If you currently have a conventional 30-year mortgage on your home, it is easy to understand why. It is without a doubt the most popular and widely utilized home loan product — it’s the apple pie of the mortgage world. It’s safe, easy to calculate, and leaves you with little to think about from month-to-month.
But if the 30-year mortgage is the Man of the House, the 15-year loan is the popular little brother that is always tagging along. He’s the one a lot of people don’t like to talk about, due to the glaring elephant in the room — he can be expensive. With the 15, you'll definitely be paying more on a monthly basis, and right away.
But if you have the financial means to handle a larger monthly payment, you may find that little bro could save you a LOT of money in the long run.
How does that work, exactly? We’re glad you asked.
First let’s talk interest rates. Generally, shorter term loans bring lower interest rates. Believe it or not, your lender wants a lower year term — they’re taking on less risk across 15 years than they are at 30. It is exactly that decreased risk that often causes them to offer substantially reduced rates, to entice you to choose a product more to their liking.
Now let’s go back to that elephant — the big, scary monthly payment. Sure, your wallet will feel thinner each month, with the payments on average up to 45-50% higher than it would be spread over 30 years, depending on your unique purchase and financial situation. But you’ll save so much more in the long term, via both the lower interest rate, and also because you’ll pay more towards the principal each and every month.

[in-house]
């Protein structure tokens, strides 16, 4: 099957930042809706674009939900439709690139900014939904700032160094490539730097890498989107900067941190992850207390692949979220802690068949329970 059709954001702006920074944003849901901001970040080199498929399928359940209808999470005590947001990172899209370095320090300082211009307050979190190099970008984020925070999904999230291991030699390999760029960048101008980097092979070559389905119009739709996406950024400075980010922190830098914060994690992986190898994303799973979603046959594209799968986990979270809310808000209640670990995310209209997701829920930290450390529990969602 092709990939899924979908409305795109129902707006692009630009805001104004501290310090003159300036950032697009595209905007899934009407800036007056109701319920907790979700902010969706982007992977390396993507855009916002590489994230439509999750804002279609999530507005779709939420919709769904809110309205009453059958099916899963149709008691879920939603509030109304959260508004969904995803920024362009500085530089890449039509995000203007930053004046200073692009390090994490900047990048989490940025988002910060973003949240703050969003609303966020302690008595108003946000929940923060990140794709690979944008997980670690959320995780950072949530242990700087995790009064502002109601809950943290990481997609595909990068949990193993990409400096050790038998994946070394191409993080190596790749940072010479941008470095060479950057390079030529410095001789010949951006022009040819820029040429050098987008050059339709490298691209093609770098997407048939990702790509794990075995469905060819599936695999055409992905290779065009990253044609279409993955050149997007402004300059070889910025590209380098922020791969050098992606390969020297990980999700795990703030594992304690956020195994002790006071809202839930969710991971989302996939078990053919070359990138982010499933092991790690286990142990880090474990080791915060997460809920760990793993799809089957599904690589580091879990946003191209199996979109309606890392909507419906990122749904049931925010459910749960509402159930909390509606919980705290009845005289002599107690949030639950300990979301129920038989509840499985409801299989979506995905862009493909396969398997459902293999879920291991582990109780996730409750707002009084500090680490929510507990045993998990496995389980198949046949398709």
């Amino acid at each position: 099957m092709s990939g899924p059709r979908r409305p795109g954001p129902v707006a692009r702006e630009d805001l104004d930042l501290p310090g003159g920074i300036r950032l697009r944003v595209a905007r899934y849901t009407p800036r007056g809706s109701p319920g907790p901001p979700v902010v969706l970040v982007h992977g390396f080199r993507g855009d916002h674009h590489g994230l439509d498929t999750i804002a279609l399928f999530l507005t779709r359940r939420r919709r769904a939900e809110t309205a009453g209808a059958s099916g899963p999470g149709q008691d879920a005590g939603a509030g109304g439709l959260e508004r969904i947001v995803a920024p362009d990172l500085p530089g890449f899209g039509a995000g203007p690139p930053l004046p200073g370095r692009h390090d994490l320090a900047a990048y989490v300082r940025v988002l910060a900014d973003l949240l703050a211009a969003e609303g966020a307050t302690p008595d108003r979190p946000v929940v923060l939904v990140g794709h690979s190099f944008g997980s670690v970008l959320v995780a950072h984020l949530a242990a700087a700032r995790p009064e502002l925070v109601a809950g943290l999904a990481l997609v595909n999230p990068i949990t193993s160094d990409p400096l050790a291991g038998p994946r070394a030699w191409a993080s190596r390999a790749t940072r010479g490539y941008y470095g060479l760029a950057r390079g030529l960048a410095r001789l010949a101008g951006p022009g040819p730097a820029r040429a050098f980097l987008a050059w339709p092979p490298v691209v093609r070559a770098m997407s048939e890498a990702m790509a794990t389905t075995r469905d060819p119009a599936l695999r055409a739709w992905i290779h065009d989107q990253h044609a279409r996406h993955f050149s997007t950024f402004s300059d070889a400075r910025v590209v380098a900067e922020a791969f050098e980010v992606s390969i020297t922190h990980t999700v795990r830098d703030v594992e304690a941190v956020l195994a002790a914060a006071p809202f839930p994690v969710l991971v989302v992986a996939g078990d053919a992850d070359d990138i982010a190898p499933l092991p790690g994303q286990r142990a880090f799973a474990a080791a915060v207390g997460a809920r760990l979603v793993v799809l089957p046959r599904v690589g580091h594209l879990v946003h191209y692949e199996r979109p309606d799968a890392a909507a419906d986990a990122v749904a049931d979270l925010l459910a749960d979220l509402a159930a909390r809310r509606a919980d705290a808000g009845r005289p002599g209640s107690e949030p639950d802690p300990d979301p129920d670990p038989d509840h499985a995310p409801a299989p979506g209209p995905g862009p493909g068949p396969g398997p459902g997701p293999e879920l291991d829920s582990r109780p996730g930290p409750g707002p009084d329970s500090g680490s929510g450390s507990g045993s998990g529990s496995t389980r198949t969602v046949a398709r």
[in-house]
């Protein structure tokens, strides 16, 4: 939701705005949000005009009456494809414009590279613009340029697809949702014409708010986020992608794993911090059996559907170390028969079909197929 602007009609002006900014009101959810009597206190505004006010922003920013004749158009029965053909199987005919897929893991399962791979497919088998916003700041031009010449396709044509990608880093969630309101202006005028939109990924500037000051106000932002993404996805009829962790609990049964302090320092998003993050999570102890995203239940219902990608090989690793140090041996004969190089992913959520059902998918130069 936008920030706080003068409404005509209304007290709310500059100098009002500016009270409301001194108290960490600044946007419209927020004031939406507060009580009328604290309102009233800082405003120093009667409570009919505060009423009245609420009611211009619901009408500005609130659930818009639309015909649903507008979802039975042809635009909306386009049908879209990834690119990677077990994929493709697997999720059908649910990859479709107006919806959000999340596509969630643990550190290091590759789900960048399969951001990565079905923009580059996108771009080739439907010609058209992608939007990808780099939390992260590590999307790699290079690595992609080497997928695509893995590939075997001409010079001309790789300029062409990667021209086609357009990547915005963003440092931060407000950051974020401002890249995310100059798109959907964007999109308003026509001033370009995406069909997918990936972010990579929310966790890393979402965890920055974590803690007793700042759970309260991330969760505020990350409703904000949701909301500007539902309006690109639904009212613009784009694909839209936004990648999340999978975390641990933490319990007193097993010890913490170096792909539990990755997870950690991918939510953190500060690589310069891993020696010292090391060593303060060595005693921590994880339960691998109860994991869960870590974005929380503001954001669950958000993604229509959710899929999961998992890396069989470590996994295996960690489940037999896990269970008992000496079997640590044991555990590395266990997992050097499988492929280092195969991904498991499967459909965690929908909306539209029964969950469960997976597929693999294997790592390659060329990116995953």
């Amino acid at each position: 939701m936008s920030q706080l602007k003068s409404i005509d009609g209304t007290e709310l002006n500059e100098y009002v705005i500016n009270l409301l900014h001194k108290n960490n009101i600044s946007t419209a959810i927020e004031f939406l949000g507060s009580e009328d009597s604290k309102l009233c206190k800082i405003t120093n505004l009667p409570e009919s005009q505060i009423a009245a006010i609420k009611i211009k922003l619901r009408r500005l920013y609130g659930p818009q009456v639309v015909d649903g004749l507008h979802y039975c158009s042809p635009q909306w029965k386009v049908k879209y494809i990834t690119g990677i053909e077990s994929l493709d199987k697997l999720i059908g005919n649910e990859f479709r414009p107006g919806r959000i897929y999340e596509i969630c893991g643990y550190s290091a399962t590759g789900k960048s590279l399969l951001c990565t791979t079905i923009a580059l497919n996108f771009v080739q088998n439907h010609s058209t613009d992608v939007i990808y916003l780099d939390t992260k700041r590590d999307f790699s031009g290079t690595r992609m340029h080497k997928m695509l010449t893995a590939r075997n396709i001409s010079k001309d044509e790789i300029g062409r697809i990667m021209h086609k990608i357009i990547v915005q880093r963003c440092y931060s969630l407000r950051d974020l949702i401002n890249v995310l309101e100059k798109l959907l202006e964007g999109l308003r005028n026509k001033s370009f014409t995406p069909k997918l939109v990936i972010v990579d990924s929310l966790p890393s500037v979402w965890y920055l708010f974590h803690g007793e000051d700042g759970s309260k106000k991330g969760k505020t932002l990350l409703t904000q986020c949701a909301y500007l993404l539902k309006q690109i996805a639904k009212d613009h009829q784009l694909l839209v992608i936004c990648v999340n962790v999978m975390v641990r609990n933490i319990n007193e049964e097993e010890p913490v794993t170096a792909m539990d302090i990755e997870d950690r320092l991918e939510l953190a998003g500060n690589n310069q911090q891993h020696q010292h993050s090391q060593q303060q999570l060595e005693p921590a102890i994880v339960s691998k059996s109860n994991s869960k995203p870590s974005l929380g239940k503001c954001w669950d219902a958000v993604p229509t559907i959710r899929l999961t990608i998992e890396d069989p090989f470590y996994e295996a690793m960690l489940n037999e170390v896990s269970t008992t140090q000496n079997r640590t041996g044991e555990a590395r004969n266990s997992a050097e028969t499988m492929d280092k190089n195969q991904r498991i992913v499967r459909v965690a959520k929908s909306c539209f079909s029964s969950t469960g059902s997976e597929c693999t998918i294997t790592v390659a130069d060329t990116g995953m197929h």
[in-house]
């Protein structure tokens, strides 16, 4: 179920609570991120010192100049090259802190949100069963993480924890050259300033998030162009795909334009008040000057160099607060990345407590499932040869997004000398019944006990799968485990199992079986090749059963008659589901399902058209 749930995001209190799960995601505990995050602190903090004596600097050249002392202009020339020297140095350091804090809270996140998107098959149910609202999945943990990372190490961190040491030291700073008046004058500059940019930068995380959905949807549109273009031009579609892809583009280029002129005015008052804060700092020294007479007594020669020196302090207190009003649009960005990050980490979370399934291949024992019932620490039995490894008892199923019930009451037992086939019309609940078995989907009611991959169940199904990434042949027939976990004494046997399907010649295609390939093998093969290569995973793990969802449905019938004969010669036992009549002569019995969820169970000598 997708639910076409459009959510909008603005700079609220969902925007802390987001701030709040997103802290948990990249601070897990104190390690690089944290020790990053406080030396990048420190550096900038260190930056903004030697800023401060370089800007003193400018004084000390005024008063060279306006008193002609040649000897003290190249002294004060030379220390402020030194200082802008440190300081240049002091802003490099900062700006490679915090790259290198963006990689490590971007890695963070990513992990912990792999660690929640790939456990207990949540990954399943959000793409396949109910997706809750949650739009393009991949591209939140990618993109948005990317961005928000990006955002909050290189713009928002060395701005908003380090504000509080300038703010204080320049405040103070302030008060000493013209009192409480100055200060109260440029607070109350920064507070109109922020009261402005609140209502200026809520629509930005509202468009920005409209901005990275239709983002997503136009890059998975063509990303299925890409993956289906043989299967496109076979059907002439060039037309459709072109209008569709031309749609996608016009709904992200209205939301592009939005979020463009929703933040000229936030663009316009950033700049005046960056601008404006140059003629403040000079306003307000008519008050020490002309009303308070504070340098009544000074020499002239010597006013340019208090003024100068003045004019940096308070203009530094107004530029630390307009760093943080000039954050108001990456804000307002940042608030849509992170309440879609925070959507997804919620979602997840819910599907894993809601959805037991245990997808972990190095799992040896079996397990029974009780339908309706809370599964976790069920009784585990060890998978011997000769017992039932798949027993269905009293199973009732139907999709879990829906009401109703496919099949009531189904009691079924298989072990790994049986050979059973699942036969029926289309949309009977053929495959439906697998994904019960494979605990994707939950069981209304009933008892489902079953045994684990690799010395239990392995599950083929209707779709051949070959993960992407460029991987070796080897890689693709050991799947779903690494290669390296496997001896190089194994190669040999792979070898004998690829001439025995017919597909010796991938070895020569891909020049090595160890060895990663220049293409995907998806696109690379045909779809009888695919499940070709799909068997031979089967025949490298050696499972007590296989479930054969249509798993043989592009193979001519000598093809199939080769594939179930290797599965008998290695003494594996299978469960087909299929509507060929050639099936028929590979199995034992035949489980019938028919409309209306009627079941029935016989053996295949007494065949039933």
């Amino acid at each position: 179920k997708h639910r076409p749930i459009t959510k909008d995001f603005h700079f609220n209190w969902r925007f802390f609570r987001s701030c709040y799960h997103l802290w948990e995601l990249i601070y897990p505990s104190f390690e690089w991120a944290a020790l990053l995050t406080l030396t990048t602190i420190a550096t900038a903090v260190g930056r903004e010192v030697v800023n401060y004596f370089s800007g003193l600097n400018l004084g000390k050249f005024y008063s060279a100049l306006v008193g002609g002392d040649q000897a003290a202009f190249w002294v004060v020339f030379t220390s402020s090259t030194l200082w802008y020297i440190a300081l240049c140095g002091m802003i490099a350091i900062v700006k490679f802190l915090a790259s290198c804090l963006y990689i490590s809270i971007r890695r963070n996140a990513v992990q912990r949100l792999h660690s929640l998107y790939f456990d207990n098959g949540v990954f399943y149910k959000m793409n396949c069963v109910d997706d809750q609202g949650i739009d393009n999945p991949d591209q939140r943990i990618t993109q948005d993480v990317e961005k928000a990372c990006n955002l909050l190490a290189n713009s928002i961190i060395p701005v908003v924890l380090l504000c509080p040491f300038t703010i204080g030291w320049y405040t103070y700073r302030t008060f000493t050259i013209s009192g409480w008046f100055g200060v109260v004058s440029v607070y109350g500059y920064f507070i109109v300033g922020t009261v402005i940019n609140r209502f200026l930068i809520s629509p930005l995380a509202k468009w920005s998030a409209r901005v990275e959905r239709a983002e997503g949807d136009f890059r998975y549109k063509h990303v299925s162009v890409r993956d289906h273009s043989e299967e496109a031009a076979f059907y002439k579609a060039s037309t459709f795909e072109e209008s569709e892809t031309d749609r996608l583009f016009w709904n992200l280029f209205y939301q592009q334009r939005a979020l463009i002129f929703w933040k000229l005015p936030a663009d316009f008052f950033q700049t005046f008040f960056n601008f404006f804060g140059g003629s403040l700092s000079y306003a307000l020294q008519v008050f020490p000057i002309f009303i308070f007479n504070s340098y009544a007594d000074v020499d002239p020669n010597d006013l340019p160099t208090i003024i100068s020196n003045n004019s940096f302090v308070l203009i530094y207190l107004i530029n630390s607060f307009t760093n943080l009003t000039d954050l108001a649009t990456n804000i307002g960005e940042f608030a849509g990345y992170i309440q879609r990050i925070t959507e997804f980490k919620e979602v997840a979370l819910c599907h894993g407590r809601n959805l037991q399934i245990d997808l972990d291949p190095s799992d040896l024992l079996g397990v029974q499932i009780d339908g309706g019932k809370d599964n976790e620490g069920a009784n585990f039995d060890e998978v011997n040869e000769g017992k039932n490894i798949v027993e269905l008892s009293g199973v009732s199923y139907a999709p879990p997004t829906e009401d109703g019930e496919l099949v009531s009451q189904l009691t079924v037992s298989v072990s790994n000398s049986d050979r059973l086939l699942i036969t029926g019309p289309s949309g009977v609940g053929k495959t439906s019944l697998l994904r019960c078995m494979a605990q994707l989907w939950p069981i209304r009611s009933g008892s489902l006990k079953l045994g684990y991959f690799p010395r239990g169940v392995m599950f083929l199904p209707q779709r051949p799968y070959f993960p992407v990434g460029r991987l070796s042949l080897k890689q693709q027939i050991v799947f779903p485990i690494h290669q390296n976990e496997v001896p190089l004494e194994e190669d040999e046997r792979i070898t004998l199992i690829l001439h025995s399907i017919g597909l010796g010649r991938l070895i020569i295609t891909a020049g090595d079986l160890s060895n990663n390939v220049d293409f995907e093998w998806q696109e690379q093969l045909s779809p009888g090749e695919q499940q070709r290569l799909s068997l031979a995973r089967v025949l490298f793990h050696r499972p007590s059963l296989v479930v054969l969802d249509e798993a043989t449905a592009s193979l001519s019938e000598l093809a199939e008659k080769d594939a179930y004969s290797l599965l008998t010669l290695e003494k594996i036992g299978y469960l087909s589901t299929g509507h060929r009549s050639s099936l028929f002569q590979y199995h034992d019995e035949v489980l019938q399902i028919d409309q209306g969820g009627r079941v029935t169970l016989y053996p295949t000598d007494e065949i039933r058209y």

In fact, did you know that you might actually pay almost double the total amount with a 30-year mortgage over what you would pay on the same mortgage with a 15-year term? That’s because you’re making an extra 15 years of interest payments.
Plus, there are fringe benefits! With a 15 year, you’ll build equity in your home twice as fast. Combine that shorter mortgage term with today’s higher home prices, and you could exponentially grow the amount of equity you have — which is especially nice if you’re looking to refinance down the road.
Last but not least — consider your age. What are your retirement plans? If you’re looking to retire within the next 15-20 years, you could drastically reduce the amount of pressure on your monthly budget come retirement with a shorter term loan. That means more money to travel, make improvements on your home, or finally buy that boat you’ve been dreaming about!
We suggest you sit down with a Midwest Lending mortgage professional, before deciding which loan is best for you. Weigh the closing costs and/or fees between the options. And take a good look at where you’re currently at financially, and in life. Are you in fact nearing retirement, or could you get a better rate of return investing the additional money you would have each month? Our experts will help you adequately evaluate your financial situation, discuss your concerns, and help you make the best decision for you and your family.